Not far out of Mareeba we came across some nice creeks and Lawrence went for a swim while we watched some bashers try and get their car across the creek where there wasn’t a crossing. Twice I might add. The first time they got winched out by another basher and then when it was just us and them left, they drove straight back into it again. So OV FIRE had to winch them out. Another first for OV FIRE. 

Mareeba that night put on a movie for the Bashers at the local Drive In Theatre. They showed Grease and a lot of the Basher got dressed up for the occasion.   

Day 10 – Mareeba to Mission Beach

 The last day of the Bash. Woke up to a cool morning with heaps of fog. First up this morning, Variety is having an opening of a Liberty Swing in the park at Mareeba.


 The atmosphere was mixed, the bashers knew the finish line was not far away and the hard slog was nearly over, but also knew it will be another year before they can do all this again and catch up with the great mates made on the Bash. At today’s start line, many practical jokes and shenanigans were going on, because it will be harder to get revenge from the person that got you with the joke, being the last day.   

 OV FIRE had one more official duty to carry out and that was to stop and line up the whole Bash field about 20km from the finish line so everyone can finish together rather than hours apart (and then the party can start). The mornings Bash route was again not suitable for heavy vehicles so the OV FIRE team went direct to the point where we had to stop the Bash. Because we had so much time to fill in before we had to be there, we went sightseeing. We stopped at a place just outside Innisfail called Paronella Park. It was different but a very petty area.

 We had enough time to stop in at lunch at South Johnstone State School and meet with the children. We were the first there and was treated like royalty. Nothing was an effort for the children. The local fresh fruit that was on offer tasted absolutely great. We haven’t had fruit taste like this in a long time, it was fresh straight out of the gardens and orchids.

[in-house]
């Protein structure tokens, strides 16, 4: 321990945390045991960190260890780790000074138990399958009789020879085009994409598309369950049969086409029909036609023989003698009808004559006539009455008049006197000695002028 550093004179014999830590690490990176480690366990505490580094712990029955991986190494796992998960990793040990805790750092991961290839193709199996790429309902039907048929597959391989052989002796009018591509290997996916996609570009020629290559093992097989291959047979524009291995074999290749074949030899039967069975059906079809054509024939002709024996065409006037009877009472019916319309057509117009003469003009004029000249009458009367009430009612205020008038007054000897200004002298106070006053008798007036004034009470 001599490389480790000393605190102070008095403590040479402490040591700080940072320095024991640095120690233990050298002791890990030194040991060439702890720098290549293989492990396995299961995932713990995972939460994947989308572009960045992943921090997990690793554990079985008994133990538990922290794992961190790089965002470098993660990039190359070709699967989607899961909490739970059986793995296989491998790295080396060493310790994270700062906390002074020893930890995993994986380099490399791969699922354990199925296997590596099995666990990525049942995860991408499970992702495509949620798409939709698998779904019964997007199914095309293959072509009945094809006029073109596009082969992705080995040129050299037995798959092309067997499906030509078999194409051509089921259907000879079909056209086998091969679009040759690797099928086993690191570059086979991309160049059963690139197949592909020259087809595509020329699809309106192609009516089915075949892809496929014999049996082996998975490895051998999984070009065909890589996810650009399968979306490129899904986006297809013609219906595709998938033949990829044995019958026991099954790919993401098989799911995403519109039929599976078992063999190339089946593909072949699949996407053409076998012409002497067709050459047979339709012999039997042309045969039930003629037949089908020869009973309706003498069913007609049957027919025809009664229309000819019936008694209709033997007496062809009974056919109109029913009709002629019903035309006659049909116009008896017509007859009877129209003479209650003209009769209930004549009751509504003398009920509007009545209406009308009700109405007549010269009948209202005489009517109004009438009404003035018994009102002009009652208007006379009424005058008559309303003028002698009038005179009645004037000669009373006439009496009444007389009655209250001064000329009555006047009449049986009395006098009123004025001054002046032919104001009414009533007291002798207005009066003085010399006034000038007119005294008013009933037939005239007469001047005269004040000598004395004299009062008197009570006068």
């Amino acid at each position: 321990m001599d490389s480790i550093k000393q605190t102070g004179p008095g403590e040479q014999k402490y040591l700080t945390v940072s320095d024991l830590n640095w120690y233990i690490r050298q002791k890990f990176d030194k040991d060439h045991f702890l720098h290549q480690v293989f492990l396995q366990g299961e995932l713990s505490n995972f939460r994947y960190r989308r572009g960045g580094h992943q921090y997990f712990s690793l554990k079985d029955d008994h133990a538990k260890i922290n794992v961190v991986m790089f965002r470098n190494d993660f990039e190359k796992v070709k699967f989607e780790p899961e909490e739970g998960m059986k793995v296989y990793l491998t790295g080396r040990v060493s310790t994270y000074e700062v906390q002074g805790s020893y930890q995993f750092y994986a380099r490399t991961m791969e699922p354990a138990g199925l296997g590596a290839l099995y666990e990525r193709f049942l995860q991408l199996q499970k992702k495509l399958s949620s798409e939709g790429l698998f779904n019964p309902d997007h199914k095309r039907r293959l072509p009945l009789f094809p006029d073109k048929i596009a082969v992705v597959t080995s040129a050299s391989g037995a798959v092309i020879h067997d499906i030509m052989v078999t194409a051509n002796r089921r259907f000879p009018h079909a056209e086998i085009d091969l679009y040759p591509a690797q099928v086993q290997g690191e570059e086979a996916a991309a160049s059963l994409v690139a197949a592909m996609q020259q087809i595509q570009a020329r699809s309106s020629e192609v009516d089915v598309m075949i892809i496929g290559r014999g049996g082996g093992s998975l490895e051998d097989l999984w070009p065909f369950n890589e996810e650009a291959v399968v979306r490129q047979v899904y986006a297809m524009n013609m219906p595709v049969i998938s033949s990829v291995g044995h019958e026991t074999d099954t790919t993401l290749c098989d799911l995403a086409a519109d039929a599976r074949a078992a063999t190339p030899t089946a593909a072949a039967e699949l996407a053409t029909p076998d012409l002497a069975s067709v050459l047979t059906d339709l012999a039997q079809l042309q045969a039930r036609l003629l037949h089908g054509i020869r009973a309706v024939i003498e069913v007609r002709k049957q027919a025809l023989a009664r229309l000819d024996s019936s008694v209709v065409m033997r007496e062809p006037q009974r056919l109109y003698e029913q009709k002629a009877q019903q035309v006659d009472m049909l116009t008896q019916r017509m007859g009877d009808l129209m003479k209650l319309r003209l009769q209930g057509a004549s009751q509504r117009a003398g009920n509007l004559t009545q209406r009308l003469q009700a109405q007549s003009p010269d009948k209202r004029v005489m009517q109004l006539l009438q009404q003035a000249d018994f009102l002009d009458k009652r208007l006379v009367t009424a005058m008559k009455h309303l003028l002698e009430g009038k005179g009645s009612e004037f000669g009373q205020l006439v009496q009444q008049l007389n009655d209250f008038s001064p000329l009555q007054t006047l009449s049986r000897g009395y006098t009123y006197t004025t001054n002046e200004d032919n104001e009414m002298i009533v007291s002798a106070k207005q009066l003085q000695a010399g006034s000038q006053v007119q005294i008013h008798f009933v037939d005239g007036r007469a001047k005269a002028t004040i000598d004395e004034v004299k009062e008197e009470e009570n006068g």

Once the Bashers started to arrive at the School, we had to go do our official duties. We weren’t at our official position for too long when the field started to arrive, but we still started to do a small repair on OV FIRE, change the air conditioning drive belt (did I forget to mention, OV FIRE has air con now, luxury!!!). Once we finished the repair, it was time to start the field heading for the finish line.

 Getting to the finish line was another great achievement for everyone involved. Plenty of well wishers and cheering as we drove through the finish arch way. It was great Blazer had a visit with all the local children and had a little play on Mission Beach. 


That night is the final dinner and awards night for the 2013 XXX Gold Sun, Saddles & Surf Variety Bash. Everyone is basically awarded for all of their great effort from the year and finishing the Bash. This year with everyone’s fundraising efforts, Variety raised $1.27 million for the children in need. OV FIREs total fundraising was a great $22 000.

 The whole OV FIRE crew, believes it is a great Bash when the skills and equipment that OV FIRE has, is not required during the Bash and everyone finishes safe and sound. Again this year was the case. We hope we are never required but will be there if necessary.

Home – Mission Beach to Brisbane (quick stop at Gin Gin)

 Early in the morning, we started our long journey back to Brisbane. We had a visitor or passenger this time, Jason the Paramedic, he needed a lift back to his home in Gin Gin.

 After the tough couple of weeks on the Bash, we allow sleeping in OV FIRE. I may have to make the back seats not as comfortable as there are now... Lol...

 OV FIRE and everyone who travelled in her got back home safe and sound. Even though the old girl had a few mechanical issues this year, she still didn’t let us down and got us safely across the finish line and home. OV FIRE is now back in her home in Brisbane, waiting for repair, but she will be 100% ready to go on the next years Bash, Brisbane to Sydney.

 We would just like to thank all of our family, friends, sponsors and supporters for helping us to achieve our goal in raising the much needed funds for the children in need. Also a thank you to those who help maintain, repair or contribute in any way to get OV FIRE onto the Bash so we can keep people safe but most of all, put a smile on the children’s faces.


 Bye for this year, and hope to see you next year.